Hostility Between China and Malaysia Rises as Missing Plane Search Evolves
Malaysia may lose upwards of $1 billion in tourism revenue as Chinese travel websites begin to boycott Malaysia Airlines over missing Flight 370. The renewed hostility has triggered a backlash by Malaysians who are frustrated with China's antagonism towards their government over the tragedy.
The $1 billion statistic comes from the news that two travel websites in China--Qunar and ELong-- have announced they will no longer allow customers to buy tickets to Malaysia Airlines flights through their service. ELong explained on its Weibo social media account that their decision was a direct response to the Malaysian government's handling of the search for Flight 370, which they called "shocking" and "outrageous." The company is also paying $16,250 to the families of two passengers on the flight who used ELong to purchase their tickets. The South China Morning Post reported that travel agencies in China have already seen a "sharp drop" in tourism to Malaysia in the two weeks since the plane went missing.
Malaysia Airlines had not been faring well economically before Flight 370 disappeared, and the threat of hundreds of lawsuits has some speculating whether the airline will be able to recover from the tragedy at all. While the government has a stake in promoting the airline for tourism revenue purposes, it is a private company and may be nationalized to save the brand.
The attacks on Malaysia as a country have triggered a backlash among nationals who fail to understand how the protests before the Malaysian embassy or routine antagonizing of their country by Chinese officials will help the mourning process. The New York Times reported Friday that many Malaysians on social media and those interviewed expressed some outrage at the level of blame, particularly during a time when the nation is in mourning. Others attacked China directly, noting it "has one of the world’s most opaque governments." One Malaysian interviewed said that “the general view of my friends is that we are shocked that they are biased against Malaysians.”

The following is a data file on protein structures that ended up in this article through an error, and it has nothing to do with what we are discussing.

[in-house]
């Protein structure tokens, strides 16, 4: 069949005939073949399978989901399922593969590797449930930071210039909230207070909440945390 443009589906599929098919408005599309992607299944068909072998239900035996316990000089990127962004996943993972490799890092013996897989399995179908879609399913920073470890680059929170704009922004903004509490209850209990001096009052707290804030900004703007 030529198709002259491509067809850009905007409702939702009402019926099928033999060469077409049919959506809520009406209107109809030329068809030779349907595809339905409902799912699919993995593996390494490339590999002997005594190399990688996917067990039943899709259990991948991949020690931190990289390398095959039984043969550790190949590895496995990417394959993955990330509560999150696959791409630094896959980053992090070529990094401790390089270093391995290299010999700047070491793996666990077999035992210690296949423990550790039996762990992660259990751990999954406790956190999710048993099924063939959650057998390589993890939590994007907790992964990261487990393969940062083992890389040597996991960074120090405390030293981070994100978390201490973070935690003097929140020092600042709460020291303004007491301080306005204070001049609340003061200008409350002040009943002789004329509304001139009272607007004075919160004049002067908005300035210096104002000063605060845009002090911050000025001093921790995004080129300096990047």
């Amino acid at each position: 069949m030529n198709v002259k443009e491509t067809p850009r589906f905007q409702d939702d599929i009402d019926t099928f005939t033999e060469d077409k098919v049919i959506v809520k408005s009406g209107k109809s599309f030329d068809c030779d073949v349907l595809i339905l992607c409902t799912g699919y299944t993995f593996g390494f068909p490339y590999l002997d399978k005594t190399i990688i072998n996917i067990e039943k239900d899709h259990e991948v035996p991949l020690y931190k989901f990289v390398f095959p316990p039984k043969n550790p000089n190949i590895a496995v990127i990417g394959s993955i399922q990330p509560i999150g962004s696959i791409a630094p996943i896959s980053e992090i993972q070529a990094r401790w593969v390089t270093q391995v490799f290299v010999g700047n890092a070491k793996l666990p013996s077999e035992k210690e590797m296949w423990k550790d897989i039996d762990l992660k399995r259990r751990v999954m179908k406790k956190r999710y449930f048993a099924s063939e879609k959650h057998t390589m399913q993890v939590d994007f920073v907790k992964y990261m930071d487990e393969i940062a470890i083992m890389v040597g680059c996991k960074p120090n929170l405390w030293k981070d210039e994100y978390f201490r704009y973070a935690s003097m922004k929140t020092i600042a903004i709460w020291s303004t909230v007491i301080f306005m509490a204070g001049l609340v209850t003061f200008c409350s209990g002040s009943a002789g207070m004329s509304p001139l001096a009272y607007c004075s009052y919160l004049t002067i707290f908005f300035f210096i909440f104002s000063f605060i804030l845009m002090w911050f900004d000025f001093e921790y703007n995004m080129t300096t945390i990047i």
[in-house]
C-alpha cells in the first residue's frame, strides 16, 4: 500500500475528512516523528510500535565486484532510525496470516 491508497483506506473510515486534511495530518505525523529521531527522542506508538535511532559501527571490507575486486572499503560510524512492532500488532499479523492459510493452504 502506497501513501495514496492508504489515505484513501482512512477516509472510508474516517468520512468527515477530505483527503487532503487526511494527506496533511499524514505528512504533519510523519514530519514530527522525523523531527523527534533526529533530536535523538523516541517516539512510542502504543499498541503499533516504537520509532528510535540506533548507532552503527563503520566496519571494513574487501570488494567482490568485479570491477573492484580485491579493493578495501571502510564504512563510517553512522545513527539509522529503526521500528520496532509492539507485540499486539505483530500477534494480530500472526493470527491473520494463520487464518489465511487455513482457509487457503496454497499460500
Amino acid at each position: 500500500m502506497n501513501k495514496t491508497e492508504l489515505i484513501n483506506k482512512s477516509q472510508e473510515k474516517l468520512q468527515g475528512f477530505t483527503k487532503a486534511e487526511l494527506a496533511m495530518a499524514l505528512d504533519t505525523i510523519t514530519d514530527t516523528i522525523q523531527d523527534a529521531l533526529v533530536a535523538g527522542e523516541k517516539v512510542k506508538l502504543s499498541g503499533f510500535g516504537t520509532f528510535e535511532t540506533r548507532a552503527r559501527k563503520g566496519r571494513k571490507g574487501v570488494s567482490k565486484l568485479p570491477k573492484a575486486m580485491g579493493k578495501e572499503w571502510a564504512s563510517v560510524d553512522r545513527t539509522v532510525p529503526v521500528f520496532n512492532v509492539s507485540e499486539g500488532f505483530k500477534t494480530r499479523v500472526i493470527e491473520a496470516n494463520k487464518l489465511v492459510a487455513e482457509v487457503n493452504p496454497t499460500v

Some in the Malaysian media have begun to chime in. The Malay Times ran the headline "Malaysia Under Siege" over protests from China and elsewhere, lamenting that "the negative reports that have besieged our country over this air crash have given the impression that we are no more than just a despot state." While the paper did not mention China specifically, it demanded: "Countries whom we call friends must now do more to prove their friendship." To make the point even clearer, the paper also emphasized reaction from other nations to downplay the outrage from China, with one report noting that India had "expressed deep appreciation" to the Malaysian government for its work.
Australian officials, who have been collaborating heavily with both Malaysian and Chinese search teams, announced early Friday that the search more than a thousand miles off the coast of Perth would be shifting almost 700 miles northeast, thanks to a new analysis of radar data. The data indicated that the plane was flying much faster than previously anticipated, which cut short its gas supply. This confirmed that none of the satellite imagery that claimed to show debris potentially linked to the plane actually did so and were, in fact, unrelated to the missing plane.